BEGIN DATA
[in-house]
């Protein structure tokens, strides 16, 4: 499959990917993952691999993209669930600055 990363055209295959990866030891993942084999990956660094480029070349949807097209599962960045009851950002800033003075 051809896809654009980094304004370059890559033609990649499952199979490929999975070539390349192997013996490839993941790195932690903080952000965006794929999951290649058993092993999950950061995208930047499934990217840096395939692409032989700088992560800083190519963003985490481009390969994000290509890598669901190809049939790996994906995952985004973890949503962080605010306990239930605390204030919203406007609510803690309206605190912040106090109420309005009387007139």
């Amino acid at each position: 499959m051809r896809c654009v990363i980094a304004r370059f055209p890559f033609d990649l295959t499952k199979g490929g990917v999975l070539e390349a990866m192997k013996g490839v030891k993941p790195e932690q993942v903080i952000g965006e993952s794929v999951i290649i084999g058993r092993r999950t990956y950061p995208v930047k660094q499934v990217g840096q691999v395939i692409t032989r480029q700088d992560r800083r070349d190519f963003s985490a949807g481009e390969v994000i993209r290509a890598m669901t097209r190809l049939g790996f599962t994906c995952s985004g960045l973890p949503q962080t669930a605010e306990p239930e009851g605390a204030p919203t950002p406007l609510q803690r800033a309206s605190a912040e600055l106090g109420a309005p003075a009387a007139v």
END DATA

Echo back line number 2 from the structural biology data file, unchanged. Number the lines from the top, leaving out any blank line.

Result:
């Protein structure tokens, strides 16, 4: 499959990917993952691999993209669930600055 990363055209295959990866030891993942084999990956660094480029070349949807097209599962960045009851950002800033003075 051809896809654009980094304004370059890559033609990649499952199979490929999975070539390349192997013996490839993941790195932690903080952000965006794929999951290649058993092993999950950061995208930047499934990217840096395939692409032989700088992560800083190519963003985490481009390969994000290509890598669901190809049939790996994906995952985004973890949503962080605010306990239930605390204030919203406007609510803690309206605190912040106090109420309005009387007139």